Not very often, but occasionally, we get the opportunity to see straight through to the real, unvarnished personality and psyche of politicians and political parties. When such occasions occur, we must ensure we understand them for what they are and read them for what they portend.
Such an occasion presented itself last week as the furore over the two pension bills passed in the Lower House rose to fever pitch. Opposition to the bills came from a wide cross-section of people, including some such as Martin Daly, SC, Reginald Dumas, former head of the Public Service, and Terrence Farrell, former deputy governor of the Central Bank, whose collective expertise and experience is such that any opinion they venture on a public-policy issue should be carefully considered.
This was the response of the Prime Minister whose statement last Tuesday indicated the Government had decided to put the Judges Salaries and Pensions (Amendment) Bill and the Retiring Allowances (Legislative Service) (Amendment) Bill on hold.
She did not hesitate to claim the moral high ground, boasting, “Consistent with my policy of always allowing views to be ventilated and decisions arrived at after such due consideration, the Government’s current position would be not to proceed with approving the bills until all perspectives and opinions are ventilated.”
Anyone knowing this Government and the lack of transparency in most of its practices would take such a statement with a grain of salt. But of course the Prime Minister is a politician and politicians put the best face possible on events. What is most important here is recognition of the Prime Minister’s political instinct which told her, in the face of the widespread outcry, the best move was to halt and reassess her options.
It is therefore important to note on this same issue, and in the face of the same outcry, the response from the Opposition Leader and his Leader of Business in the Senate was the exact opposite.
For Dr Rowley it does not matter who, or how many, or why citizens were outraged. He remains convinced the bills are warranted. Clearly, if he were the Prime Minister, they would now be law, awaiting only the President’s assent.
Recall that opposition to the bills was based on the issue of constitutionality given the role of the Salaries Review Commission (SRC), along with the issue of the unprecedented inclusion of allowances in the calculation of pensions and the principle (a different proposition from constitutionality) that MPs should not legislate their own remuneration.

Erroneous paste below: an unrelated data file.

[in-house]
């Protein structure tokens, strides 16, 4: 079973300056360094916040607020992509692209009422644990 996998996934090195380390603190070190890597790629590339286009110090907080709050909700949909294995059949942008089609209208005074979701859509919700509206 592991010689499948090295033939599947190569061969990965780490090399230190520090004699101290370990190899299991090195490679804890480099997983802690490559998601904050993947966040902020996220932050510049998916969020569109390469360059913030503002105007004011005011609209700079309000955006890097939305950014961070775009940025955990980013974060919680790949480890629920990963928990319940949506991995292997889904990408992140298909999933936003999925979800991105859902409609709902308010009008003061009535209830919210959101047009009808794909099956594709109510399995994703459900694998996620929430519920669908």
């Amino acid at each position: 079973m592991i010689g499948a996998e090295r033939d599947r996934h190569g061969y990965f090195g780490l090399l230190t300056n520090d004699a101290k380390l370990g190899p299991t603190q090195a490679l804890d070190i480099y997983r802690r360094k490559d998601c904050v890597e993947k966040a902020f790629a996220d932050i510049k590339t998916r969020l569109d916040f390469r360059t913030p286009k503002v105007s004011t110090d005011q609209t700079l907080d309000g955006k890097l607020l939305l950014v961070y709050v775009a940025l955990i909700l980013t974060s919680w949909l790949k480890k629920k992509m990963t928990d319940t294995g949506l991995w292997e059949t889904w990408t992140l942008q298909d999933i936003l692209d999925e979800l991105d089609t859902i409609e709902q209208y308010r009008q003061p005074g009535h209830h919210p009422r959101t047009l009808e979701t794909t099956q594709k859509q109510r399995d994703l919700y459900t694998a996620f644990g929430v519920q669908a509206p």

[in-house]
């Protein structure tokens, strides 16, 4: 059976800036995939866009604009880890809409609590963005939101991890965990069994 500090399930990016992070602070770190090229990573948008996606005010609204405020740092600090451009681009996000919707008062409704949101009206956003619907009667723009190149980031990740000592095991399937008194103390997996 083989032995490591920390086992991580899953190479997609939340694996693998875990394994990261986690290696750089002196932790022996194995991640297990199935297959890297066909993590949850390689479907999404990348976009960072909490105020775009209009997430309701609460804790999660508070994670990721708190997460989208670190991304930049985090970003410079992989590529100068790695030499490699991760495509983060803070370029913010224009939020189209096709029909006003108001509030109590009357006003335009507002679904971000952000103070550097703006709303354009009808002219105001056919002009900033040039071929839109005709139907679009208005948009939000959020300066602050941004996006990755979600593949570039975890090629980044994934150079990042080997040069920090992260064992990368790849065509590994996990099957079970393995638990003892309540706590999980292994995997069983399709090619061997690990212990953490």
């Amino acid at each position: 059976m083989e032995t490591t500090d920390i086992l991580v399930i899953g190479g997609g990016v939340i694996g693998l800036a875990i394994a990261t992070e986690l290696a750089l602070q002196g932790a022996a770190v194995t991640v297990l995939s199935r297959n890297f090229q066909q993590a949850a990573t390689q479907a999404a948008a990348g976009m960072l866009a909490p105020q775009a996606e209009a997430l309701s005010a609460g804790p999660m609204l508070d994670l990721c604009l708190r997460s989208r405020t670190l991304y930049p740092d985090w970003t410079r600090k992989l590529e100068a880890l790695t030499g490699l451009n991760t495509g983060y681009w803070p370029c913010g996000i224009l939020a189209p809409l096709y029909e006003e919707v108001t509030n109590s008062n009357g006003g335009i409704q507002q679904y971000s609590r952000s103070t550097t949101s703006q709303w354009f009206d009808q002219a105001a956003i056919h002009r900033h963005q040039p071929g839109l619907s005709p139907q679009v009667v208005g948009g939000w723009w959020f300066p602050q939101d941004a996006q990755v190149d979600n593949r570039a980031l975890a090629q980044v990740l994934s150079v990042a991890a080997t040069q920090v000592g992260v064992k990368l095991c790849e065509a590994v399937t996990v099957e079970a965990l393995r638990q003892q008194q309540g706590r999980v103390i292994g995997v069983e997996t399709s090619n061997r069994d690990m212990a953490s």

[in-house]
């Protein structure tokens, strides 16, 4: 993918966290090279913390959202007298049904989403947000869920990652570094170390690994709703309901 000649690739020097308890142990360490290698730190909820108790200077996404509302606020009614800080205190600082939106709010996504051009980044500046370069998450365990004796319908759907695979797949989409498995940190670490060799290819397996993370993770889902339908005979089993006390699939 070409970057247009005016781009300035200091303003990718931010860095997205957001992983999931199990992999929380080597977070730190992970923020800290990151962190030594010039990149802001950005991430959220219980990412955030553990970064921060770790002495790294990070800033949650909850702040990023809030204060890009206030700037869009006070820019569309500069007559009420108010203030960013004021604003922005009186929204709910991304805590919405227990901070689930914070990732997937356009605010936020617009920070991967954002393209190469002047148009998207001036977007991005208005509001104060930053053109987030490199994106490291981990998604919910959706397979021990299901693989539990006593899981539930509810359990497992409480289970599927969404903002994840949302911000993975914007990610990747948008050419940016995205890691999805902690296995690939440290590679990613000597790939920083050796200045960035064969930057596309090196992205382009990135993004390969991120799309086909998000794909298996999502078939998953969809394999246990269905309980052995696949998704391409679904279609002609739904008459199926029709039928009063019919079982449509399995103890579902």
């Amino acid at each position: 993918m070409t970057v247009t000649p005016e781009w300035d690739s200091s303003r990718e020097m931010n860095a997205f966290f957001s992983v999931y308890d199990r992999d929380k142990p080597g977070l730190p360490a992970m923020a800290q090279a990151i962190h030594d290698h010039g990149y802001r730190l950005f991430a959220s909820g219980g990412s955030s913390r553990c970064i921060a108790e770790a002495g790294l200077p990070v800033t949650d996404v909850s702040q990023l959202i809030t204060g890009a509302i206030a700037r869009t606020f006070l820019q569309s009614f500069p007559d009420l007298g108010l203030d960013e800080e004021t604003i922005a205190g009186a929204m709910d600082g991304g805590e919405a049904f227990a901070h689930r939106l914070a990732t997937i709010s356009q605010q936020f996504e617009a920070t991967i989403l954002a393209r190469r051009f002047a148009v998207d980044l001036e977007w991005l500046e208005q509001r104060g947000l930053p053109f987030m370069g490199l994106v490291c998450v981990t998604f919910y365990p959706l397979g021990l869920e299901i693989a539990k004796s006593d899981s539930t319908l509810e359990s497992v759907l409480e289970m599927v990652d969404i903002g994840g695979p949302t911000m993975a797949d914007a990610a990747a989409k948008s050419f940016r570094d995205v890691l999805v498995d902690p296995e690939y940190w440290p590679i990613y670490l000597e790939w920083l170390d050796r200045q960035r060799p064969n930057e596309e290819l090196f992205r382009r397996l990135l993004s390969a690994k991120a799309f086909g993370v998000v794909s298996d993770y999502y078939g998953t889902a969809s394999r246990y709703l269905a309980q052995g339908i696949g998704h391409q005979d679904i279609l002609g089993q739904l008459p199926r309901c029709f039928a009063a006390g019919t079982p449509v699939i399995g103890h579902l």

For Dr Rowley none of these arguments mattered because “the SRC is not prepared to pay members of Parliament” what he considers MPs deserve. In fact, he considers the SRC’s salary proposals an insult and he thundered: “Imagine the SRC approves a salary for parliamentarians ($17,000 for members of the House of Representatives without ministerial portfolio and $13,000 for members of the Senate). That is lower than the housing allowance of a judge (which is $24,000 tax-free).”
There is no getting away from his righteous indignation and indeed, certainly as far as I am concerned, he may well be right. MPs deserve better salaries (regardless of performance since we pay the job, not the person).
But—and this is the key issue here—that is emphatically not a reason to, and does not justify, riding roughshod over the Constitution and the principles governing democratic parliamentary practice.
If we thought Dr Rowley may have spoken in the heat of the moment and “misspoke”, the utterly revolting diatribe Camille Robinson-Regis, his Leader of Business in the Senate, spewed in the Upper House last Tuesday indicated his position was no mistake and reflected exactly how he and his party were thinking.
Mrs Robinson-Regis described all those who opposed the bills as “rats coming out of their holes”. She declared: “There has been a feigned outcry, feigned ignorance and there has been an unexpected level of hypocrisy. Parliamentarians must be treated like dogs... That is what this society believes... You must work hard and, at the end of the day, you must be kicked, be ill-treated.”
Do you understand the implications of this vitriol unleashad against citizens who took the responsibility to oppose legislation which they felt to be wrong? Do you understand what it means that this is the party (and the people) seeking to become our next government?
Do you begin to understand what it really means to be between a rock and a hard place?